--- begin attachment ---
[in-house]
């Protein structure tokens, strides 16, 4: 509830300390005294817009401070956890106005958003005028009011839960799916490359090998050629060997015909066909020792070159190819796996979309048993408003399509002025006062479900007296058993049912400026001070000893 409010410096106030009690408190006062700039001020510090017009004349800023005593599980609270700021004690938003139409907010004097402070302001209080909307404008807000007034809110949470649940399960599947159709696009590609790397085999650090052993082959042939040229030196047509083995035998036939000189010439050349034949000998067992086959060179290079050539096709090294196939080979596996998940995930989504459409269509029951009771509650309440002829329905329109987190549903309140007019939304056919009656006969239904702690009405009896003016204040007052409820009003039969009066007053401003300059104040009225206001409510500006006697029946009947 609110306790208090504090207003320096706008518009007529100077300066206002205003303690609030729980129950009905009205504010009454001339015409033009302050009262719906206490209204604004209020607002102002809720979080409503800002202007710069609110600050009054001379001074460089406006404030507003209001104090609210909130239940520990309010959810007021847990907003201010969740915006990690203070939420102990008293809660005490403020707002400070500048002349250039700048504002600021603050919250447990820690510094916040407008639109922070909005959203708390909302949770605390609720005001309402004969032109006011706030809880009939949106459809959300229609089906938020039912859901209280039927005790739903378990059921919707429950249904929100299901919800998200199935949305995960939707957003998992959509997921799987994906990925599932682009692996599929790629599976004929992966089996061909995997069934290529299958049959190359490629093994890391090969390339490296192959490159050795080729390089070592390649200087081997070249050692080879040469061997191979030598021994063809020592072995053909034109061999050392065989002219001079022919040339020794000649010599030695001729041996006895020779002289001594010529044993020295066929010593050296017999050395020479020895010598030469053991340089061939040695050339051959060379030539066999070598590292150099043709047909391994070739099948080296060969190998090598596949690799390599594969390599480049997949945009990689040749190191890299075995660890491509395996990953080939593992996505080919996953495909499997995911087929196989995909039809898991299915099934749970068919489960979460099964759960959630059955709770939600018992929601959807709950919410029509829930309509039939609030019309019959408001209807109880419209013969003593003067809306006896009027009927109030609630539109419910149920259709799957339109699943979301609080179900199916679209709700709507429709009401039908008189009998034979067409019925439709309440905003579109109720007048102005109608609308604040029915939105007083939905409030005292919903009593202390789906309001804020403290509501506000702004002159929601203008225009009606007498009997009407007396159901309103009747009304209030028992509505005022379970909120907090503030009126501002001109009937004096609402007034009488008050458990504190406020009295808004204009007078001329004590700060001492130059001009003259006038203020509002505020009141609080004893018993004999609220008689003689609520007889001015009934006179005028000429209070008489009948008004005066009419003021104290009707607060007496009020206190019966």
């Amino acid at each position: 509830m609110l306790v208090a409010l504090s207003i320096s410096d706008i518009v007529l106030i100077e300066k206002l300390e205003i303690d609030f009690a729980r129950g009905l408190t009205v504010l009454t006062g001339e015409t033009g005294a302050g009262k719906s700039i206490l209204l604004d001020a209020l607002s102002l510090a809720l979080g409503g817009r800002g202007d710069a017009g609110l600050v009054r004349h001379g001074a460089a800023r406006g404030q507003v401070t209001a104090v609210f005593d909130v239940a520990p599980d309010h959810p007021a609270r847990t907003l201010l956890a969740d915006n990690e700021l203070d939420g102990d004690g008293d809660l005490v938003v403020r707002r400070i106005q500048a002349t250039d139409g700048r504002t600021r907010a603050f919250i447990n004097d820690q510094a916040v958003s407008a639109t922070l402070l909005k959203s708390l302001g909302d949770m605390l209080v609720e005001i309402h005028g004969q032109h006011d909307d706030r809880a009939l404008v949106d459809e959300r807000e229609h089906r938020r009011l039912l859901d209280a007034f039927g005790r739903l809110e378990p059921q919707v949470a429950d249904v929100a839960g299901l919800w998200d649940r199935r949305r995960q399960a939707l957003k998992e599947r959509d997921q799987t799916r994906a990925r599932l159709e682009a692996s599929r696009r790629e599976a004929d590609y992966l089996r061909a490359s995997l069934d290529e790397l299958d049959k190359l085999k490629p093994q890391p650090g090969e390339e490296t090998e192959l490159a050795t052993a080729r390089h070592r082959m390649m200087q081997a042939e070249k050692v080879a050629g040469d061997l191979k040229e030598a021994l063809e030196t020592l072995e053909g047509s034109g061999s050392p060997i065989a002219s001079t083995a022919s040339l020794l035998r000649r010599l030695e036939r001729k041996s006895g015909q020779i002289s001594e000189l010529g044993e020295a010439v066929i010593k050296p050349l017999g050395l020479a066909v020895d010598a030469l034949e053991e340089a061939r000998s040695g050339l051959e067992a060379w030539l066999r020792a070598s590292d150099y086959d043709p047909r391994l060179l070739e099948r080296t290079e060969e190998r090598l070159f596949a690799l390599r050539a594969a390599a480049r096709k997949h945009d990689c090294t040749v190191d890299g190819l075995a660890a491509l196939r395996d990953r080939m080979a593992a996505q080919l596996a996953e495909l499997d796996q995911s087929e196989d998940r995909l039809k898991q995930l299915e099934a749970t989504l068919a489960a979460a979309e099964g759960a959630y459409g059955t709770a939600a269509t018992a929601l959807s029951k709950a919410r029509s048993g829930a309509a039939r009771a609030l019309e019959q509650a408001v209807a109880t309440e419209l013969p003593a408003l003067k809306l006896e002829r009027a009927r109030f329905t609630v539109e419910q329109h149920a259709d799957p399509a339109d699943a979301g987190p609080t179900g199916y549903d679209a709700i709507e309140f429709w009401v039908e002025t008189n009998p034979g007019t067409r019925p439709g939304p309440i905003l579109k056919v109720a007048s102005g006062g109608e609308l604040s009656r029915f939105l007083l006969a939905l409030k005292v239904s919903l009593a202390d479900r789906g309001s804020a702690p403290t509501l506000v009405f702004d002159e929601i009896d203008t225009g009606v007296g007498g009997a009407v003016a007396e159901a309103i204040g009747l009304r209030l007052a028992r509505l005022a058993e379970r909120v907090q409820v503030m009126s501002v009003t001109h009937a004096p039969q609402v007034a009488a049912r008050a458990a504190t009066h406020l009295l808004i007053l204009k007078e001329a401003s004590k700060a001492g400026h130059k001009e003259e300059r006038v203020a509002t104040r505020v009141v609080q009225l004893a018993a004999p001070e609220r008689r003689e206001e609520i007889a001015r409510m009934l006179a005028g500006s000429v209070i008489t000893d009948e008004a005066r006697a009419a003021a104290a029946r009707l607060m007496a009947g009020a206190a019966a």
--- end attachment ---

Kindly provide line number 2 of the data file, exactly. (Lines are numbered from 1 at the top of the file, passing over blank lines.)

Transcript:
């Protein structure tokens, strides 16, 4: 509830300390005294817009401070956890106005958003005028009011839960799916490359090998050629060997015909066909020792070159190819796996979309048993408003399509002025006062479900007296058993049912400026001070000893 409010410096106030009690408190006062700039001020510090017009004349800023005593599980609270700021004690938003139409907010004097402070302001209080909307404008807000007034809110949470649940399960599947159709696009590609790397085999650090052993082959042939040229030196047509083995035998036939000189010439050349034949000998067992086959060179290079050539096709090294196939080979596996998940995930989504459409269509029951009771509650309440002829329905329109987190549903309140007019939304056919009656006969239904702690009405009896003016204040007052409820009003039969009066007053401003300059104040009225206001409510500006006697029946009947 609110306790208090504090207003320096706008518009007529100077300066206002205003303690609030729980129950009905009205504010009454001339015409033009302050009262719906206490209204604004209020607002102002809720979080409503800002202007710069609110600050009054001379001074460089406006404030507003209001104090609210909130239940520990309010959810007021847990907003201010969740915006990690203070939420102990008293809660005490403020707002400070500048002349250039700048504002600021603050919250447990820690510094916040407008639109922070909005959203708390909302949770605390609720005001309402004969032109006011706030809880009939949106459809959300229609089906938020039912859901209280039927005790739903378990059921919707429950249904929100299901919800998200199935949305995960939707957003998992959509997921799987994906990925599932682009692996599929790629599976004929992966089996061909995997069934290529299958049959190359490629093994890391090969390339490296192959490159050795080729390089070592390649200087081997070249050692080879040469061997191979030598021994063809020592072995053909034109061999050392065989002219001079022919040339020794000649010599030695001729041996006895020779002289001594010529044993020295066929010593050296017999050395020479020895010598030469053991340089061939040695050339051959060379030539066999070598590292150099043709047909391994070739099948080296060969190998090598596949690799390599594969390599480049997949945009990689040749190191890299075995660890491509395996990953080939593992996505080919996953495909499997995911087929196989995909039809898991299915099934749970068919489960979460099964759960959630059955709770939600018992929601959807709950919410029509829930309509039939609030019309019959408001209807109880419209013969003593003067809306006896009027009927109030609630539109419910149920259709799957339109699943979301609080179900199916679209709700709507429709009401039908008189009998034979067409019925439709309440905003579109109720007048102005109608609308604040029915939105007083939905409030005292919903009593202390789906309001804020403290509501506000702004002159929601203008225009009606007498009997009407007396159901309103009747009304209030028992509505005022379970909120907090503030009126501002001109009937004096609402007034009488008050458990504190406020009295808004204009007078001329004590700060001492130059001009003259006038203020509002505020009141609080004893018993004999609220008689003689609520007889001015009934006179005028000429209070008489009948008004005066009419003021104290009707607060007496009020206190019966």